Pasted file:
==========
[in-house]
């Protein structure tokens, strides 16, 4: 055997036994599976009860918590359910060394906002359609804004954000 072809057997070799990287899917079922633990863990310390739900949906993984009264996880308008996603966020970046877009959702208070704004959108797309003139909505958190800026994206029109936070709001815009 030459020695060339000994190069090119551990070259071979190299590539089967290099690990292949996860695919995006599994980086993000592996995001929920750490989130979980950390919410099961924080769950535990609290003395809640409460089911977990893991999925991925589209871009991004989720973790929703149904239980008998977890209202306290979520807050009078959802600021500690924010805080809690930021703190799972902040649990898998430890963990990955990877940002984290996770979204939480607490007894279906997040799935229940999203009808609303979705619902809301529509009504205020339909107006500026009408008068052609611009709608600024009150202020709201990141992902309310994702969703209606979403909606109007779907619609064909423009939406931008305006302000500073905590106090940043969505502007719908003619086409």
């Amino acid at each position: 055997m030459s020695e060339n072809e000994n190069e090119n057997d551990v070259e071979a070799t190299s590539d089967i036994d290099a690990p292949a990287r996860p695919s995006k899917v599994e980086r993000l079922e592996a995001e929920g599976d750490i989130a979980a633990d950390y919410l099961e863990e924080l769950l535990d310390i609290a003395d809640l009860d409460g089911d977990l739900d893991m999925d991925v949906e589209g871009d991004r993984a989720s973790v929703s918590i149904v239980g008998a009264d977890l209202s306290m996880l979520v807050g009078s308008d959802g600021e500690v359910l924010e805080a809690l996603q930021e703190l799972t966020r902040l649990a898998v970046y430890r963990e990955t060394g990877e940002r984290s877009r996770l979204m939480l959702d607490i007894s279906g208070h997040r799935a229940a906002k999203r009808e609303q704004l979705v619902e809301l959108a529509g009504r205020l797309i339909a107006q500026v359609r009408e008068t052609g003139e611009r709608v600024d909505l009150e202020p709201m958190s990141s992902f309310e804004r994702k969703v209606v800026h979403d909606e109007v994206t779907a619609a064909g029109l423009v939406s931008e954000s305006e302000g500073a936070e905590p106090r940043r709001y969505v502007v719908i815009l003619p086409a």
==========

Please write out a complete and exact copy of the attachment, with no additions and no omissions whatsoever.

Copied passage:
[in-house]
């Protein structure tokens, strides 16, 4: 055997036994599976009860918590359910060394906002359609804004954000 072809057997070799990287899917079922633990863990310390739900949906993984009264996880308008996603966020970046877009959702208070704004959108797309003139909505958190800026994206029109936070709001815009 030459020695060339000994190069090119551990070259071979190299590539089967290099690990292949996860695919995006599994980086993000592996995001929920750490989130979980950390919410099961924080769950535990609290003395809640409460089911977990893991999925991925589209871009991004989720973790929703149904239980008998977890209202306290979520807050009078959802600021500690924010805080809690930021703190799972902040649990898998430890963990990955990877940002984290996770979204939480607490007894279906997040799935229940999203009808609303979705619902809301529509009504205020339909107006500026009408008068052609611009709608600024009150202020709201990141992902309310994702969703209606979403909606109007779907619609064909423009939406931008305006302000500073905590106090940043969505502007719908003619086409």
């Amino acid at each position: 055997m030459s020695e060339n072809e000994n190069e090119n057997d551990v070259e071979a070799t190299s590539d089967i036994d290099a690990p292949a990287r996860p695919s995006k899917v599994e980086r993000l079922e592996a995001e929920g599976d750490i989130a979980a633990d950390y919410l099961e863990e924080l769950l535990d310390i609290a003395d809640l009860d409460g089911d977990l739900d893991m999925d991925v949906e589209g871009d991004r993984a989720s973790v929703s918590i149904v239980g008998a009264d977890l209202s306290m996880l979520v807050g009078s308008d959802g600021e500690v359910l924010e805080a809690l996603q930021e703190l799972t966020r902040l649990a898998v970046y430890r963990e990955t060394g990877e940002r984290s877009r996770l979204m939480l959702d607490i007894s279906g208070h997040r799935a229940a906002k999203r009808e609303q704004l979705v619902e809301l959108a529509g009504r205020l797309i339909a107006q500026v359609r009408e008068t052609g003139e611009r709608v600024d909505l009150e202020p709201m958190s990141s992902f309310e804004r994702k969703v209606v800026h979403d909606e109007v994206t779907a619609a064909g029109l423009v939406s931008e954000s305006e302000g500073a936070e905590p106090r940043r709001y969505v502007v719908i815009l003619p086409a």